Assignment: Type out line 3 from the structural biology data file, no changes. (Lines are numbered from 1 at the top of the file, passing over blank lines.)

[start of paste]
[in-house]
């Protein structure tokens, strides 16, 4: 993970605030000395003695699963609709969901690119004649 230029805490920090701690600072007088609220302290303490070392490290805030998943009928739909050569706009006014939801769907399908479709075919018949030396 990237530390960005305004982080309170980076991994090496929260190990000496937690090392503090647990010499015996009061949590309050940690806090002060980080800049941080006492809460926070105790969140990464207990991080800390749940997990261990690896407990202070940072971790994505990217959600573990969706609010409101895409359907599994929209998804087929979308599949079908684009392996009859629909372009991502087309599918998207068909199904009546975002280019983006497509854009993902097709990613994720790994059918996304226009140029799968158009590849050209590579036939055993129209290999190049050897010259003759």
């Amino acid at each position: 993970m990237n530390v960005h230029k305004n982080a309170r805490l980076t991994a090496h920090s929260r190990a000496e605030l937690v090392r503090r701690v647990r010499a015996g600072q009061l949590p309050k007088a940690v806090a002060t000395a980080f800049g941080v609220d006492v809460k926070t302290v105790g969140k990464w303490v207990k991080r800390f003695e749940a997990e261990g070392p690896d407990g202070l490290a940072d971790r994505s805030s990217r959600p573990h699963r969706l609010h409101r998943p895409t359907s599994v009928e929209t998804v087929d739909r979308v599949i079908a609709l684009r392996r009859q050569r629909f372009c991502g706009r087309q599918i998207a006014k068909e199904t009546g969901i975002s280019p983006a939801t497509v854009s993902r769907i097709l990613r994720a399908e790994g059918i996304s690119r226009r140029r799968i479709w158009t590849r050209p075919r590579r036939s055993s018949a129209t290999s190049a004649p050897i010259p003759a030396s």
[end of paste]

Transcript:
């Amino acid at each position: 993970m990237n530390v960005h230029k305004n982080a309170r805490l980076t991994a090496h920090s929260r190990a000496e605030l937690v090392r503090r701690v647990r010499a015996g600072q009061l949590p309050k007088a940690v806090a002060t000395a980080f800049g941080v609220d006492v809460k926070t302290v105790g969140k990464w303490v207990k991080r800390f003695e749940a997990e261990g070392p690896d407990g202070l490290a940072d971790r994505s805030s990217r959600p573990h699963r969706l609010h409101r998943p895409t359907s599994v009928e929209t998804v087929d739909r979308v599949i079908a609709l684009r392996r009859q050569r629909f372009c991502g706009r087309q599918i998207a006014k068909e199904t009546g969901i975002s280019p983006a939801t497509v854009s993902r769907i097709l990613r994720a399908e790994g059918i996304s690119r226009r140029r799968i479709w158009t590849r050209p075919r590579r036939s055993s018949a129209t290999s190049a004649p050897i010259p003759a030396s």